Measurements of the rates of production and dissipation of Turbulent Kinetic Energy in a tidal flow: Red Wharf Bay Revisited. Journal of Physical Oceanography, 33(9), 1889-1901.

Tom P Rippeth, John Simpson, Mark Inall

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Simultaneous measurements of the rates of turbulent kinetic energy (TKE) dissipation (epsilon) and production (P) have been made over a period of 24 h at a tidally energetic site in the northern Irish Sea in water of 25-m depth. Some epsilon profiles from similar to5 m below the surface to 15 cm above the seabed were obtained using a fast light yo-yo (FLY) microstructure profiler, while P profiles were determined from a bottom-mounted high-frequency acoustic Doppler current profiler (ADCP) using the variance method. In homogeneous flow of the kind observed, the turbulence regime should approximate to local equilibrium so that, with no buoyancy forces involved, epsilon and P are expected to covary with mean values that are equal. The results show a close tracking of epsilon and P for most of the observational period. For the second tidal cycle, when there was no significant surface wave activity, a mean ratio of epsilon/P similar or equal to 0.63 +/- 0.17 was obtained. Although this is a significant deviation from unity, it is within the range of uncertainty previously reported for the epsilon measurements. A marked phase lag of between 5 and 20 min between the maximum P and the maximum epsilon is interpreted using a simple model in terms of the decay rate of TKE. Consideration of inherent instrument noise has enabled an estimate of the lowest P threshold measurable using the variance technique. For the chosen averaging parameters a value of P-min similar to 7 x 10(-5) W m(-3) is estimated. Two other significant differences between the two sets of measurements are attributed to errors in the stress estimate. The first is a bias in the estimate of stress resulting from a combination of instrument tilt (1degrees-3.5degrees) and surface wave activity. The second are anomalously high stress estimates, covering nearly one-half of the water column at times, which are thought to be due to instrument noise associated with the large wave orbital velocities.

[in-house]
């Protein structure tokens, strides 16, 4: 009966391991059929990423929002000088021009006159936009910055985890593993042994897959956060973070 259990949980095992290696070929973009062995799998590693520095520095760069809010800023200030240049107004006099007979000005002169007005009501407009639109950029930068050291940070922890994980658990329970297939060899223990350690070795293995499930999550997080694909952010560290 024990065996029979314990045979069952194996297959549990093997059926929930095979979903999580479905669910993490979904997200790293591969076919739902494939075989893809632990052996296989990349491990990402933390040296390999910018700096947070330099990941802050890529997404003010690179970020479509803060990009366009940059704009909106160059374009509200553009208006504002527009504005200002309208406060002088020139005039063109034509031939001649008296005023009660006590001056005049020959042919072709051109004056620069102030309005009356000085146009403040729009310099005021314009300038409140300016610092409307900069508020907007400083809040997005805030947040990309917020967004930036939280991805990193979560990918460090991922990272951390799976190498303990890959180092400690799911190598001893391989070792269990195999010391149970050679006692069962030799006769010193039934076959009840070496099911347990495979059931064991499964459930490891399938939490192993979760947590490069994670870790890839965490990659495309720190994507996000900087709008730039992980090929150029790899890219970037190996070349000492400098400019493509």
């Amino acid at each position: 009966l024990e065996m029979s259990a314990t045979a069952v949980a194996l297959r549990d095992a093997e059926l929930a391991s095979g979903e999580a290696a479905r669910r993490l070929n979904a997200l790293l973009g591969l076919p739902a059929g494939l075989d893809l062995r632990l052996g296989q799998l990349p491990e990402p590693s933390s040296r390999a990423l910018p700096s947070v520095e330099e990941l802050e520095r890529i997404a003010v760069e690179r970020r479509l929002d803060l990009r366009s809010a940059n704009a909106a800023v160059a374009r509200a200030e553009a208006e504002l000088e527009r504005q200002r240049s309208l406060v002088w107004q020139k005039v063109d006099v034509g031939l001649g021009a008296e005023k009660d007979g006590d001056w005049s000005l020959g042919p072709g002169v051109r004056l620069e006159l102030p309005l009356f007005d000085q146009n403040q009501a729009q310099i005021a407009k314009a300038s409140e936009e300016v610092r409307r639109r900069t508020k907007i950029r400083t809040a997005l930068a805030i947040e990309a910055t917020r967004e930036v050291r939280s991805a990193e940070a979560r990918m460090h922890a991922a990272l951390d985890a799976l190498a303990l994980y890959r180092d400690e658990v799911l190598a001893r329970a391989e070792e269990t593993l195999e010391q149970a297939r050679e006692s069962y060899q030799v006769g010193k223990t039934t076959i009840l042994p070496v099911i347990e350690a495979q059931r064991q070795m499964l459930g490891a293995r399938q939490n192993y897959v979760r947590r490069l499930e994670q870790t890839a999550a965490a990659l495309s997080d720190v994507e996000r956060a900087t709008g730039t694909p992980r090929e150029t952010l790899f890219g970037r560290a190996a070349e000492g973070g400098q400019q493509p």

Original languageEnglish
Pages (from-to)1889-1901
Number of pages13
Issue number3
Publication statusPublished - 2003



  • Oceanography

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